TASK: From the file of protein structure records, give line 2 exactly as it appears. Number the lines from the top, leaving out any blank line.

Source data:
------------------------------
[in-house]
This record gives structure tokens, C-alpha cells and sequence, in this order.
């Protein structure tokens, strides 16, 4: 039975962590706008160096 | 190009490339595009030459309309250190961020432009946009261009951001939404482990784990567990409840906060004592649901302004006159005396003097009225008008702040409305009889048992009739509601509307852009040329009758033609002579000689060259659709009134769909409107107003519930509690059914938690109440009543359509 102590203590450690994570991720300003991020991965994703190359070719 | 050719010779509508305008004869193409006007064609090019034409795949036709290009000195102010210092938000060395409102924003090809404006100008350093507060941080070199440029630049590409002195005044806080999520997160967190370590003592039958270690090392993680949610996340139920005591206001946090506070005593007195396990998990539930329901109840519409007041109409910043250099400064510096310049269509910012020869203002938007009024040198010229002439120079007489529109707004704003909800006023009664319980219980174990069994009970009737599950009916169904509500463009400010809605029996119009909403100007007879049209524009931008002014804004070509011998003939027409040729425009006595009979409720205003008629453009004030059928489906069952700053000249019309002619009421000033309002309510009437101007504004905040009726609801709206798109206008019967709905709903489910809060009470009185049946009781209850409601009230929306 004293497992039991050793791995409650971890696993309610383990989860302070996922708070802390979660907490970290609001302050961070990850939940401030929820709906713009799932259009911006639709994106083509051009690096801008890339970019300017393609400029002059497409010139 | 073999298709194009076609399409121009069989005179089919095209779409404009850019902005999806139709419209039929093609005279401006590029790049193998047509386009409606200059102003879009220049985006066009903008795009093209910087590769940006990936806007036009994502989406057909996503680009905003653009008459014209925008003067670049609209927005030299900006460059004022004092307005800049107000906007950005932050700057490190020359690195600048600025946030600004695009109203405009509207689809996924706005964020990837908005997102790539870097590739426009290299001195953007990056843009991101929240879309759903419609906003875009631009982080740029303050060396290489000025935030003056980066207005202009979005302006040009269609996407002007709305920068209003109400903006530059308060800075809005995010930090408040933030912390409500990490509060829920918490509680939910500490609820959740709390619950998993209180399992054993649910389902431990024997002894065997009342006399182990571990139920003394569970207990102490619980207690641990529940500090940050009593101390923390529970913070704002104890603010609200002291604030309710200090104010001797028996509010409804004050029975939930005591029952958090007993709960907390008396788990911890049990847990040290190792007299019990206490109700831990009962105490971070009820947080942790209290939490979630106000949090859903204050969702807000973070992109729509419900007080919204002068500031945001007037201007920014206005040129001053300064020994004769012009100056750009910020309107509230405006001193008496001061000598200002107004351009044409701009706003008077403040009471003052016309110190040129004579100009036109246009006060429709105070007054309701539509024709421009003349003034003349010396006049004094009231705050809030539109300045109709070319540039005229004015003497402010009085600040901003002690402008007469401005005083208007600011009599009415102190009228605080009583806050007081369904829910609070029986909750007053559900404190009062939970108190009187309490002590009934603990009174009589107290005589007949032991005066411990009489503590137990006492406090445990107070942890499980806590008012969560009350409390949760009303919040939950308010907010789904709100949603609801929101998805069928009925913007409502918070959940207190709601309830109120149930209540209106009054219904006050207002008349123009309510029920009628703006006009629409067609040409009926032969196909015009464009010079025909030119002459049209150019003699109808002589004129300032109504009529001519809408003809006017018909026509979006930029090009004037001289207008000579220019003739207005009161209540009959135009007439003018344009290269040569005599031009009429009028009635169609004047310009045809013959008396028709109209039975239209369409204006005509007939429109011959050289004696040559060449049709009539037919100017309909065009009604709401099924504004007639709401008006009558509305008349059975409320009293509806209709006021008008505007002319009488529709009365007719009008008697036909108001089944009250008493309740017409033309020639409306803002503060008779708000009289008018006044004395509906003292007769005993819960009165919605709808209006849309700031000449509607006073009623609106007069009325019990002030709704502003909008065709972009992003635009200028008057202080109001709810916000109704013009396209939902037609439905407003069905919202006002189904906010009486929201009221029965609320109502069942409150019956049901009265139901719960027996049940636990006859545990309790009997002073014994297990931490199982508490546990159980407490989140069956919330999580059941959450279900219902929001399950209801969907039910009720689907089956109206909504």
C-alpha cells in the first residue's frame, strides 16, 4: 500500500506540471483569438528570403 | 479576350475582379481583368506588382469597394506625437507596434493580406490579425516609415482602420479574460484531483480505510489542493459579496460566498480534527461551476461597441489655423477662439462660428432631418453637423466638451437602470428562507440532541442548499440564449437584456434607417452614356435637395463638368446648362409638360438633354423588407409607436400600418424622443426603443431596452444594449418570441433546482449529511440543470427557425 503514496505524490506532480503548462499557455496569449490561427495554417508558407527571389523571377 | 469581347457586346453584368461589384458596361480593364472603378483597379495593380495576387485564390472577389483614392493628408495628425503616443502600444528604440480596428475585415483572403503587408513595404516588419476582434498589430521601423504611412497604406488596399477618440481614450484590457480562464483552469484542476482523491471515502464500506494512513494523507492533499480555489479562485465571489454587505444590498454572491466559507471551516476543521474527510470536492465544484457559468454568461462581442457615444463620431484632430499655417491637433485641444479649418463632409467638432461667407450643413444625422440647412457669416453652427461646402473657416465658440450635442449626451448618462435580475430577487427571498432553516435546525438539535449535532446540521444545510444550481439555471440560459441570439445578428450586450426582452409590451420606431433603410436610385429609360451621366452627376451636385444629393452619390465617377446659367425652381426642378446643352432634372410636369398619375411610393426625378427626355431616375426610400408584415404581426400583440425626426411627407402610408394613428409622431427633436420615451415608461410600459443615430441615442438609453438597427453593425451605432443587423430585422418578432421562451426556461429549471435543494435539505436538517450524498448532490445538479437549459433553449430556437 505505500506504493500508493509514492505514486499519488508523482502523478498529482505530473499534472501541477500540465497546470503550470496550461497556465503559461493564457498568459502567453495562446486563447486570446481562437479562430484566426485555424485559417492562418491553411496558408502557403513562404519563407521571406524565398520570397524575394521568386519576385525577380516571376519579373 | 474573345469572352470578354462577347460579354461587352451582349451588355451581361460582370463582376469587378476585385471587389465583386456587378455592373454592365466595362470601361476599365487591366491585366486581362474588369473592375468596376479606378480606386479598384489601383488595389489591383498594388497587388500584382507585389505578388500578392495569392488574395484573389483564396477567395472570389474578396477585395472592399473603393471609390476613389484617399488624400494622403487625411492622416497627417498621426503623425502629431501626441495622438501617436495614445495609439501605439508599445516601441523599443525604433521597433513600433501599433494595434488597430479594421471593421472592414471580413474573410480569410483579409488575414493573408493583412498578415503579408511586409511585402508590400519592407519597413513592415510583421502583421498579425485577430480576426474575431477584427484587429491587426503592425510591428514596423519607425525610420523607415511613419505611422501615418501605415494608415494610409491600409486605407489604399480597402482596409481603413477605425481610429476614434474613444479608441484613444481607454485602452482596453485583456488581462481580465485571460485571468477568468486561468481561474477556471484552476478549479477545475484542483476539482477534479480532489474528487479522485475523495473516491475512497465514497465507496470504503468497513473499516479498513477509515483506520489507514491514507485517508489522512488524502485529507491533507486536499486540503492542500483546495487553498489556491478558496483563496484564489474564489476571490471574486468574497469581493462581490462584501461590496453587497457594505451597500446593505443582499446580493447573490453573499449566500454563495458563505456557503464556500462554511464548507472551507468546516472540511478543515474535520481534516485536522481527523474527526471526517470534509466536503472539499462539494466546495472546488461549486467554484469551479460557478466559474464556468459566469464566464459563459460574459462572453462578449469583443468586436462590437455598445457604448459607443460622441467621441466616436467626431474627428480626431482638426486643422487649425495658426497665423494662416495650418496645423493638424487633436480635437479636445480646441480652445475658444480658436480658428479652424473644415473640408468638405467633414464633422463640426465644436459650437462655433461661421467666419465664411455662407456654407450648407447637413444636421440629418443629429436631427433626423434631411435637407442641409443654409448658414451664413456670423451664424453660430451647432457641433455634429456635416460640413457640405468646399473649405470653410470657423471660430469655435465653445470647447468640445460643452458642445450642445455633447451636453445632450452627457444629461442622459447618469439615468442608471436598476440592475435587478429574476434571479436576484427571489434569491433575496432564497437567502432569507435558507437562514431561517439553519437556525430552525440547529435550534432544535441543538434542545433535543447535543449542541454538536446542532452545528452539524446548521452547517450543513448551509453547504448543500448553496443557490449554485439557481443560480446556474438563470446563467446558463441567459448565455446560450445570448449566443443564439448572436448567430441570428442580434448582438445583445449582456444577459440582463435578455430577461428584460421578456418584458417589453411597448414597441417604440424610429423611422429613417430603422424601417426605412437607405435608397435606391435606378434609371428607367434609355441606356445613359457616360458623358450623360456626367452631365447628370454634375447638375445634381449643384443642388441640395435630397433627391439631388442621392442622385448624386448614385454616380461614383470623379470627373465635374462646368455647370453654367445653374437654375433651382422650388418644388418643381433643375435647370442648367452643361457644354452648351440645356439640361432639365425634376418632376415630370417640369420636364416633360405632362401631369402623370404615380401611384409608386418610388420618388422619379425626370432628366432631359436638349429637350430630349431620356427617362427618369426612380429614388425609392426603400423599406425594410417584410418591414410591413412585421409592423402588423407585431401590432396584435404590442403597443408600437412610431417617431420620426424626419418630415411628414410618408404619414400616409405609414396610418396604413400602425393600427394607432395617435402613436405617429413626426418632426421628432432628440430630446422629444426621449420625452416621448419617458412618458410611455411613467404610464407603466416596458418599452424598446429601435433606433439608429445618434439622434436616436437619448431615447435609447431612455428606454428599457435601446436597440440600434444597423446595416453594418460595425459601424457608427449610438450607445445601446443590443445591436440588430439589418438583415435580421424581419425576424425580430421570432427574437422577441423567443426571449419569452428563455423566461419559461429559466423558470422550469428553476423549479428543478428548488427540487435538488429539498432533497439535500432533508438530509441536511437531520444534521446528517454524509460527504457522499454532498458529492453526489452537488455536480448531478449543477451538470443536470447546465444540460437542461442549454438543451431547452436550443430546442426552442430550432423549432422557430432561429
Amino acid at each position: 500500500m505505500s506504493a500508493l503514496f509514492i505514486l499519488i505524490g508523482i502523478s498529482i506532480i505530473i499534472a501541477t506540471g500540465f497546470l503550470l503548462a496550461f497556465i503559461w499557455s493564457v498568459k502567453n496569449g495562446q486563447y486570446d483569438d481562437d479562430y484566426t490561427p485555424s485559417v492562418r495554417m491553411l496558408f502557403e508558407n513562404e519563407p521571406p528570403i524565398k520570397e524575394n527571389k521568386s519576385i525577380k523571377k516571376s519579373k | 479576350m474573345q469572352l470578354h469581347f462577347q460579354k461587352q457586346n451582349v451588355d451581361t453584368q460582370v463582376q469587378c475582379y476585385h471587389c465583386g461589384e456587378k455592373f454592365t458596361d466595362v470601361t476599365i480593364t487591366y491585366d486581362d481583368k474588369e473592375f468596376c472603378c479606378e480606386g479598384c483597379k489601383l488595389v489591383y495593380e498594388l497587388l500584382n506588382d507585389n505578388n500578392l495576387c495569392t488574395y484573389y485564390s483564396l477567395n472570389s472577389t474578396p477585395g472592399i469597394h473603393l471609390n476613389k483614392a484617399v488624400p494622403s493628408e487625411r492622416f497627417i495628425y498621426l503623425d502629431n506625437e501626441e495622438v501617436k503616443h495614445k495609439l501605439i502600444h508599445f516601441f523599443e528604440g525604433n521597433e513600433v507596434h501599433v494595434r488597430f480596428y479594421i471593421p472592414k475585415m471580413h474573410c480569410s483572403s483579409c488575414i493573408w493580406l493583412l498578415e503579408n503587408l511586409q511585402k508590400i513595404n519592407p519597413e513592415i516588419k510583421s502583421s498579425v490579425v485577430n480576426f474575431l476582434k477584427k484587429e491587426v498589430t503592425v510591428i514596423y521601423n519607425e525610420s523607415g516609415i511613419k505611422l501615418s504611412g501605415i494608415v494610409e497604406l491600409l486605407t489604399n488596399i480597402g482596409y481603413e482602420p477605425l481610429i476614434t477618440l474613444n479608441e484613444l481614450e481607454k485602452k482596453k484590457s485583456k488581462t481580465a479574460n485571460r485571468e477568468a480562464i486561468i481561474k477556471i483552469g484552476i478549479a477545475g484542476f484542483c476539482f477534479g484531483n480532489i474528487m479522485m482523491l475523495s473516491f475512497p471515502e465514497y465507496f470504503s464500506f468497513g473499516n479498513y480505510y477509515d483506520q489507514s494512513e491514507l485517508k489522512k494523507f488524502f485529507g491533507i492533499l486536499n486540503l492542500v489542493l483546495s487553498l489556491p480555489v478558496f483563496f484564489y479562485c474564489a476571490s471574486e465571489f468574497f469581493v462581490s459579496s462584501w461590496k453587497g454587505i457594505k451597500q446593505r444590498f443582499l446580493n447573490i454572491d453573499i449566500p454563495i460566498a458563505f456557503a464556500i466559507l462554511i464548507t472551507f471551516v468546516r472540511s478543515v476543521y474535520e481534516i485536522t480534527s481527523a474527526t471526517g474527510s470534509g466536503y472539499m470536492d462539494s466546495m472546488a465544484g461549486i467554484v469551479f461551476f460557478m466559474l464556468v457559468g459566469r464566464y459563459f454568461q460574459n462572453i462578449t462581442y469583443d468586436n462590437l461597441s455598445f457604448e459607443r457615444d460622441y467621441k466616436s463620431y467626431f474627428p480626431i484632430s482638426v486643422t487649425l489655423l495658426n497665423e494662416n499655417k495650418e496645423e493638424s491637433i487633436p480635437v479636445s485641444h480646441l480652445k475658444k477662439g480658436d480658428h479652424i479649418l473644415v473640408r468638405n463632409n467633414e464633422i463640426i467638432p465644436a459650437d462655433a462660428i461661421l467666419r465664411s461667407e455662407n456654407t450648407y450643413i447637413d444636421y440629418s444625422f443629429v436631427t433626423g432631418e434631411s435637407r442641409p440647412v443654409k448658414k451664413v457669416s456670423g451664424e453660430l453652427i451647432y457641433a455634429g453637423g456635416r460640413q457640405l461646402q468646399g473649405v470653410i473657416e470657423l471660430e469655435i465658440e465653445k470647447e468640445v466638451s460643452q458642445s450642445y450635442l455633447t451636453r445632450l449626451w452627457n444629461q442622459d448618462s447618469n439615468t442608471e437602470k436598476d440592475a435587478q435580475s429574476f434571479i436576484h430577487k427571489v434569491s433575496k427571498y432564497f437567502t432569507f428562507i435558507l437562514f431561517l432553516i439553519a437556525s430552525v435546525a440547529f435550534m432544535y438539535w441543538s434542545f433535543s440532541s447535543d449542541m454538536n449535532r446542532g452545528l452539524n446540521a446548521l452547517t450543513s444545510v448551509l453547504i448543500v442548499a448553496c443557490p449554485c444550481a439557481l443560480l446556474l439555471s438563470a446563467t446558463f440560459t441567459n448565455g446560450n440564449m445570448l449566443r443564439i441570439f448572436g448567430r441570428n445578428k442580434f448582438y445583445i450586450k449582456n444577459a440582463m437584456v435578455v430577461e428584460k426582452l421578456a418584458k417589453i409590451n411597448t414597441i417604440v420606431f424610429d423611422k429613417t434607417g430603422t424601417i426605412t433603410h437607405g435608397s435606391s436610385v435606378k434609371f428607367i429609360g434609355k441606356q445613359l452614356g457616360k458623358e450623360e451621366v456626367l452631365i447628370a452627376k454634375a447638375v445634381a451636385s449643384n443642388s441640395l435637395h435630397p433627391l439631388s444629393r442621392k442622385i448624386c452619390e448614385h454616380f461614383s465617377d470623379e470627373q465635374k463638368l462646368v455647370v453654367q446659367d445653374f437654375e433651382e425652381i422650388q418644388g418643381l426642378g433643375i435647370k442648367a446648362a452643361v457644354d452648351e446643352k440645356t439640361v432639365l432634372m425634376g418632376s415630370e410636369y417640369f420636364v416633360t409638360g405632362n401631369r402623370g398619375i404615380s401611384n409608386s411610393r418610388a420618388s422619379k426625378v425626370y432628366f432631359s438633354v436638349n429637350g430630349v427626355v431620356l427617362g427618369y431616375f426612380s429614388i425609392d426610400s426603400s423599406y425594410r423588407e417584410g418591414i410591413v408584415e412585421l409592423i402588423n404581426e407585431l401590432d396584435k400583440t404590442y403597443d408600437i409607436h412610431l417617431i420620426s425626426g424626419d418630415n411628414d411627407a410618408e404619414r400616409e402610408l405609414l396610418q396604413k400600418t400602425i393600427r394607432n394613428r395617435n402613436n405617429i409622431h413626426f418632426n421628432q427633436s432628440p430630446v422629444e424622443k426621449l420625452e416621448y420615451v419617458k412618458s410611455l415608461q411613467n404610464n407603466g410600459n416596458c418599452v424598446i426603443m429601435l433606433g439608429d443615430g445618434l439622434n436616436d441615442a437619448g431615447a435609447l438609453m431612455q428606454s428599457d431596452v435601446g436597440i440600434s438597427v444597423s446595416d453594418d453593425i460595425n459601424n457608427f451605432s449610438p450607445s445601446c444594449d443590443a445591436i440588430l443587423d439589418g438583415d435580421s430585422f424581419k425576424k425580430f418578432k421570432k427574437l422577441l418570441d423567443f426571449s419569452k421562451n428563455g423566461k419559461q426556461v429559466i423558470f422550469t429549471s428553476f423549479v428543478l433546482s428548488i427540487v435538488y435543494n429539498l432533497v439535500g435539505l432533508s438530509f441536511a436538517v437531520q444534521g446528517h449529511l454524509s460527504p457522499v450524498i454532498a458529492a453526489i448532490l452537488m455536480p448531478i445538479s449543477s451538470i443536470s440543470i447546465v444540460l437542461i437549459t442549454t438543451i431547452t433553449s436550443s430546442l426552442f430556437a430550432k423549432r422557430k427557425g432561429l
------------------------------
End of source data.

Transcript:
This record gives structure tokens, C-alpha cells and sequence, in this order.